Specific Learning Disorder (SLD) is a 'neuro-developmental' disorder that leads to difficulties in the acquisition of academic and scholastic skills.  'Neuro' in 'neurodevelopmental' suggests that the disorder has biological origins and 'developmental' implies that the condition has the onset in the developmental period (0-18 years).

Here are a few pointers to help you give an idea of what is SLD and how you may be able to identify it:

  1. 'Specific' Difficulty to Acquire Academic Skills: The learning disability is called 'specific' because it leads to difficulty and consequent impairment 'specifically' and particularly in the areas of academic and scholastic tasks, example: difficulty in spellings, inaccurate word reading, difficulty in comprehending the meaning of what is read, frequent grammatical errors in written expression or difficulty in acquiring mathematical facts, etc.
  2. Apparent in School Years: Learning Disability is mostly apparent in early to middle school years. However, the difficulty may remain 'hidden' until the learning demands imposed on the child exceed his/her learning skills and capacity. 
  3. Learning Disability Does NOT imply lack of intelligence: Children with Learning Disability often have average to above-average scores on Intellectual Quotient (I.Q.) which suggests that they are well-adaptive in their day-to-day life demands, and have competent skills in other areas of life like social responsiveness, interpersonal skills, creativity, and reasoning. Often times, these children have potential in areas other than academics (like art, sports, music, etc), which may go untapped due to overemphasis on their scholastic backwardness.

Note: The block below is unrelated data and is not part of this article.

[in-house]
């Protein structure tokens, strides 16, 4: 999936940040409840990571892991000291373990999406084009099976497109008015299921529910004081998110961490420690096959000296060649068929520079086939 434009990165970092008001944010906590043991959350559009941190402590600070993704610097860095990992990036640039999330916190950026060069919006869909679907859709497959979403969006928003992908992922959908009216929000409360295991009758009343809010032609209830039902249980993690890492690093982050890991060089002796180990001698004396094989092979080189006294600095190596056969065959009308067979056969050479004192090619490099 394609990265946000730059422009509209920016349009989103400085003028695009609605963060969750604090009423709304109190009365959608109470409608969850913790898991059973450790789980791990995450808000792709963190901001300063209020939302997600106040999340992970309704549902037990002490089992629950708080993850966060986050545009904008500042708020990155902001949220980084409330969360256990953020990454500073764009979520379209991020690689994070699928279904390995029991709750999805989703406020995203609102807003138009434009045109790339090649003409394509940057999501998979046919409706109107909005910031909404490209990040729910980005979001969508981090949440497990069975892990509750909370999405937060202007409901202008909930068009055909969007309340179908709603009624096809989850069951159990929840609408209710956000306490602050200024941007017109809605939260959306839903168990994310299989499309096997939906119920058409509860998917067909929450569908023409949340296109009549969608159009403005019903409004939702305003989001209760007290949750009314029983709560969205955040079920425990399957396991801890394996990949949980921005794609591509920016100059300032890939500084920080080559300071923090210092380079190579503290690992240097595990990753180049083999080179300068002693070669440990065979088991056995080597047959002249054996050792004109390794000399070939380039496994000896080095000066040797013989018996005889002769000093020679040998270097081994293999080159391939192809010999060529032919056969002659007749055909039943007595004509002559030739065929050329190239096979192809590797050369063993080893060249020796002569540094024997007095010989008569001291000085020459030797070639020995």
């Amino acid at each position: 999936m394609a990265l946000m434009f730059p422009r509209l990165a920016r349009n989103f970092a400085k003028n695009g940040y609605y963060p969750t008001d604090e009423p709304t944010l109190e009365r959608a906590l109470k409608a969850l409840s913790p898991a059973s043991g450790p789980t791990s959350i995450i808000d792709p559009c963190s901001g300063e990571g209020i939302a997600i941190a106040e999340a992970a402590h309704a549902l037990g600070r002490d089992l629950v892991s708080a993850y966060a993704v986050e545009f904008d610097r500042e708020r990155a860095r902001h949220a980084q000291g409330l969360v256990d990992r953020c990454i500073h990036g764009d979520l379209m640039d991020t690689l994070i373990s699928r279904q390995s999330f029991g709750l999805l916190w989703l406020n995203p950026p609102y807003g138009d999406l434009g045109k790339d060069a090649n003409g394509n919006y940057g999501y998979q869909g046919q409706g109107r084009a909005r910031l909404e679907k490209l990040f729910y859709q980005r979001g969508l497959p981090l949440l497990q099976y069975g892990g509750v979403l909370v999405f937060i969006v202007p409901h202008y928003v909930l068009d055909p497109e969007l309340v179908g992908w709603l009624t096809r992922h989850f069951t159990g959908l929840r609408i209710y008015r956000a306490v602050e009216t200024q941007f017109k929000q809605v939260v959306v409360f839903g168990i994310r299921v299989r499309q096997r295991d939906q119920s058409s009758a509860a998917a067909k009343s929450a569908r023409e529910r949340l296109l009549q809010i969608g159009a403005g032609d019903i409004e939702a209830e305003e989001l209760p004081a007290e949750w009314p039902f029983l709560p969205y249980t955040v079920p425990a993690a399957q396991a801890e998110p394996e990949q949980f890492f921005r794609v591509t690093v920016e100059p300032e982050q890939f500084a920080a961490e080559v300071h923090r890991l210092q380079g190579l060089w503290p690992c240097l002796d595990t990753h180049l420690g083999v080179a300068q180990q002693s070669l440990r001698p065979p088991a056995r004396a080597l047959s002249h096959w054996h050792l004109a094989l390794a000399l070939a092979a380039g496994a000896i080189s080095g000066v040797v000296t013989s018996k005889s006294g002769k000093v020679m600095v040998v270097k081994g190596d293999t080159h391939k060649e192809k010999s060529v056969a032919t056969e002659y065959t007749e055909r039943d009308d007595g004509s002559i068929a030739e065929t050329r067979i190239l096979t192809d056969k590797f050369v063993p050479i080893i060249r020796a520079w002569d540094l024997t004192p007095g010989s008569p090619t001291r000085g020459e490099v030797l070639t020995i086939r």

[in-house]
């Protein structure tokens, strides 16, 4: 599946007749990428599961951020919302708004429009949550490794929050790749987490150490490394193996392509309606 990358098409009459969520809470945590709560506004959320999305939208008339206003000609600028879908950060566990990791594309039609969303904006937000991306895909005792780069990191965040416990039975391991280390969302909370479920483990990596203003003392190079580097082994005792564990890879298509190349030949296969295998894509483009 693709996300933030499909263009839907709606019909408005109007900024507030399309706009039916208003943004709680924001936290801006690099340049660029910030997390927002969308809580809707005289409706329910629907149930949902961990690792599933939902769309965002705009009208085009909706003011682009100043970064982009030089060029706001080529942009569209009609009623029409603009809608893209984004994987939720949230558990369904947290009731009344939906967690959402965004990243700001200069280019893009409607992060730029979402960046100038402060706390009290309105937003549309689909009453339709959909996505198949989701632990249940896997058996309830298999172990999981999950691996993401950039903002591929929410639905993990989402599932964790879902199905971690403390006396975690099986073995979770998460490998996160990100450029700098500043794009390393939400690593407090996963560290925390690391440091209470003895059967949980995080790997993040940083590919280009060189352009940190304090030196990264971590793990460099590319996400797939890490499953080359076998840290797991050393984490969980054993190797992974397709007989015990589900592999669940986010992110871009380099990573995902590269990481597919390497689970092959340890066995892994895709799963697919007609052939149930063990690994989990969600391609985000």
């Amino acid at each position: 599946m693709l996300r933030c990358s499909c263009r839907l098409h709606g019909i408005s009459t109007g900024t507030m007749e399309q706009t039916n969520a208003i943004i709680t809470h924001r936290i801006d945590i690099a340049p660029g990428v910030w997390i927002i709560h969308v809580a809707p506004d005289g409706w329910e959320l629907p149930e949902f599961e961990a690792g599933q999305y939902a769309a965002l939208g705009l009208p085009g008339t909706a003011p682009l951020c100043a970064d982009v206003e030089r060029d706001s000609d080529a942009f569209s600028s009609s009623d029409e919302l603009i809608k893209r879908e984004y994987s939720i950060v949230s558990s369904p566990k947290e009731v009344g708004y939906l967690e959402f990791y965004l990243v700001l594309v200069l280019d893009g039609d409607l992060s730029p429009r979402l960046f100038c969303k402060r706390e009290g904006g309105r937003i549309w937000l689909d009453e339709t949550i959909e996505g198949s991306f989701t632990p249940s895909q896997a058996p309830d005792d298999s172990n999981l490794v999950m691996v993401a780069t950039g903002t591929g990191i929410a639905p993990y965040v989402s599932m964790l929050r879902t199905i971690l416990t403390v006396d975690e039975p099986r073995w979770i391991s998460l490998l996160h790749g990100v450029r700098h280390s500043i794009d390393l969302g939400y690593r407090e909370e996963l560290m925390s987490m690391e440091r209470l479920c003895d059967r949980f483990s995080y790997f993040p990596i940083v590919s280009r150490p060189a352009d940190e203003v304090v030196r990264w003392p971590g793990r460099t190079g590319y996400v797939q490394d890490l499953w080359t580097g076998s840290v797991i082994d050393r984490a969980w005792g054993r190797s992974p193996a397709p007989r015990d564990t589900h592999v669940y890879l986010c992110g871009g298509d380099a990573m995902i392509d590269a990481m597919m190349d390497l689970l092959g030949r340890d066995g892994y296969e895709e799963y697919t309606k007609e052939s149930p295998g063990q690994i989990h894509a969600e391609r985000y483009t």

4. Requires Special Interventions: Since children with learning disabilities are 'wired' in a different way, they benefit from the information that is presented in specialized, innovative ways. Here, special educators come to the rescue who are trained to impart education to children with differential needs so that they are able to process it effectively and enhance their academic functioning. 
  5. Accommodation and Inclusive Measures: Many state and national boards (like C.B.S.E.) have recognized Learning Disability and have introduced inclusive measures so that the children having such difficulties are evaluated in an inclusive manner, for instance, children with Dyscalculia (difficulty in mastering mathematical facts) may be exempted from the subject and given the option to have practically oriented courses like: 'Hotel Management', 'Information Technology' etc. 

Building awareness about such unique disorders helps one understand that they are just 'diversities' that need to be catered in an inclusive fashion.

If you feel that your child is facing significant academic difficulty, do ponder on planning a visit to a clinical/child psychologist who may be able to assess and prepare a neuropsychological profile for habilitation and improved quality of life for both you and your child.